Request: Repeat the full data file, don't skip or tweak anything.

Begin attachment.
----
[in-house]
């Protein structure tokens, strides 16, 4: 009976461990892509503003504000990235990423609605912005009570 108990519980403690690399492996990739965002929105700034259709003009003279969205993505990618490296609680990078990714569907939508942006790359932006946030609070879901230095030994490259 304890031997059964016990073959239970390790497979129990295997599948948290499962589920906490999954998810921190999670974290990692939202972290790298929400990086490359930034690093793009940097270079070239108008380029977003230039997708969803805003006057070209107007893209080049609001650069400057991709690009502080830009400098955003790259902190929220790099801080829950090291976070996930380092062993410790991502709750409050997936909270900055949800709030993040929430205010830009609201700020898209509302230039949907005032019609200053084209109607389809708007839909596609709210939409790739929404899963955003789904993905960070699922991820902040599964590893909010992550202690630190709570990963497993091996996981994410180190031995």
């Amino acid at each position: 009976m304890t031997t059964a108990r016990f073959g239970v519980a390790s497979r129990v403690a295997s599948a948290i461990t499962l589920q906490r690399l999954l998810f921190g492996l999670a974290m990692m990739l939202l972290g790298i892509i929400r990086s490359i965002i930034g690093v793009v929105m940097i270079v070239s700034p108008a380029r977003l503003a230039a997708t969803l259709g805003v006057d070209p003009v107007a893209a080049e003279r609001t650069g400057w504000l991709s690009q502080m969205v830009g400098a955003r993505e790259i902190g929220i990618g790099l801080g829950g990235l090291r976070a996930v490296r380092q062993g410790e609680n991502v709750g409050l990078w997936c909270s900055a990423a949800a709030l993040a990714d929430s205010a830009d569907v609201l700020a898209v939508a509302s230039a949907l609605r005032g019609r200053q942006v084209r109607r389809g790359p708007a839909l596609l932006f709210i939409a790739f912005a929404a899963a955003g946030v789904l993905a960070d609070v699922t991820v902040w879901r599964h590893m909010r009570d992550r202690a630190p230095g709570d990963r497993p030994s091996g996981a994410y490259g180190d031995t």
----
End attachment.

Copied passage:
[in-house]
């Protein structure tokens, strides 16, 4: 009976461990892509503003504000990235990423609605912005009570 108990519980403690690399492996990739965002929105700034259709003009003279969205993505990618490296609680990078990714569907939508942006790359932006946030609070879901230095030994490259 304890031997059964016990073959239970390790497979129990295997599948948290499962589920906490999954998810921190999670974290990692939202972290790298929400990086490359930034690093793009940097270079070239108008380029977003230039997708969803805003006057070209107007893209080049609001650069400057991709690009502080830009400098955003790259902190929220790099801080829950090291976070996930380092062993410790991502709750409050997936909270900055949800709030993040929430205010830009609201700020898209509302230039949907005032019609200053084209109607389809708007839909596609709210939409790739929404899963955003789904993905960070699922991820902040599964590893909010992550202690630190709570990963497993091996996981994410180190031995």
């Amino acid at each position: 009976m304890t031997t059964a108990r016990f073959g239970v519980a390790s497979r129990v403690a295997s599948a948290i461990t499962l589920q906490r690399l999954l998810f921190g492996l999670a974290m990692m990739l939202l972290g790298i892509i929400r990086s490359i965002i930034g690093v793009v929105m940097i270079v070239s700034p108008a380029r977003l503003a230039a997708t969803l259709g805003v006057d070209p003009v107007a893209a080049e003279r609001t650069g400057w504000l991709s690009q502080m969205v830009g400098a955003r993505e790259i902190g929220i990618g790099l801080g829950g990235l090291r976070a996930v490296r380092q062993g410790e609680n991502v709750g409050l990078w997936c909270s900055a990423a949800a709030l993040a990714d929430s205010a830009d569907v609201l700020a898209v939508a509302s230039a949907l609605r005032g019609r200053q942006v084209r109607r389809g790359p708007a839909l596609l932006f709210i939409a790739f912005a929404a899963a955003g946030v789904l993905a960070d609070v699922t991820v902040w879901r599964h590893m909010r009570d992550r202690a630190p230095g709570d990963r497993p030994s091996g996981a994410y490259g180190d031995t």